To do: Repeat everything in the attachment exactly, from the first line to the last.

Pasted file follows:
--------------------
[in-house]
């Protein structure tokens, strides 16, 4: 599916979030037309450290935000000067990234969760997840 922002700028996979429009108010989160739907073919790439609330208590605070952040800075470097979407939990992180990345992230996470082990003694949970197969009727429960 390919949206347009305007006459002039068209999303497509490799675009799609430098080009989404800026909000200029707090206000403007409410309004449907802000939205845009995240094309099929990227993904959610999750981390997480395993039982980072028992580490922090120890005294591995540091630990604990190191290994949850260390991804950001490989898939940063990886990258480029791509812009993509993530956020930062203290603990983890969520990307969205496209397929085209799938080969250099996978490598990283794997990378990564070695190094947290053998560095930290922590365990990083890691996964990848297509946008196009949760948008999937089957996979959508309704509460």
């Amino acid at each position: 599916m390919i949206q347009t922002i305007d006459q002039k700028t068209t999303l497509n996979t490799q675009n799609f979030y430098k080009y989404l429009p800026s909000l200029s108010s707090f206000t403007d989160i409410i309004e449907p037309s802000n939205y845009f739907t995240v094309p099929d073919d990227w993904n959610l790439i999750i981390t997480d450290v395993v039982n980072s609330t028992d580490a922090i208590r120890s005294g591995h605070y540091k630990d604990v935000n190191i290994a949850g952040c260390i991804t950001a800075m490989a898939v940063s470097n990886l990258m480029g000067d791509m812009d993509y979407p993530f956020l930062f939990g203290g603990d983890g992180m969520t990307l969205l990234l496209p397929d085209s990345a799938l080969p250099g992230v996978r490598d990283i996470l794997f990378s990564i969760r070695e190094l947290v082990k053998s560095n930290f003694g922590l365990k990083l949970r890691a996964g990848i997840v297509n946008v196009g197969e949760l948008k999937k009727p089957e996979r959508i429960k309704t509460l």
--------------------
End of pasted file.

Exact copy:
[in-house]
């Protein structure tokens, strides 16, 4: 599916979030037309450290935000000067990234969760997840 922002700028996979429009108010989160739907073919790439609330208590605070952040800075470097979407939990992180990345992230996470082990003694949970197969009727429960 390919949206347009305007006459002039068209999303497509490799675009799609430098080009989404800026909000200029707090206000403007409410309004449907802000939205845009995240094309099929990227993904959610999750981390997480395993039982980072028992580490922090120890005294591995540091630990604990190191290994949850260390991804950001490989898939940063990886990258480029791509812009993509993530956020930062203290603990983890969520990307969205496209397929085209799938080969250099996978490598990283794997990378990564070695190094947290053998560095930290922590365990990083890691996964990848297509946008196009949760948008999937089957996979959508309704509460």
């Amino acid at each position: 599916m390919i949206q347009t922002i305007d006459q002039k700028t068209t999303l497509n996979t490799q675009n799609f979030y430098k080009y989404l429009p800026s909000l200029s108010s707090f206000t403007d989160i409410i309004e449907p037309s802000n939205y845009f739907t995240v094309p099929d073919d990227w993904n959610l790439i999750i981390t997480d450290v395993v039982n980072s609330t028992d580490a922090i208590r120890s005294g591995h605070y540091k630990d604990v935000n190191i290994a949850g952040c260390i991804t950001a800075m490989a898939v940063s470097n990886l990258m480029g000067d791509m812009d993509y979407p993530f956020l930062f939990g203290g603990d983890g992180m969520t990307l969205l990234l496209p397929d085209s990345a799938l080969p250099g992230v996978r490598d990283i996470l794997f990378s990564i969760r070695e190094l947290v082990k053998s560095n930290f003694g922590l365990k990083l949970r890691a996964g990848i997840v297509n946008v196009g197969e949760l948008k999937k009727p089957e996979r959508i429960k309704t509460l």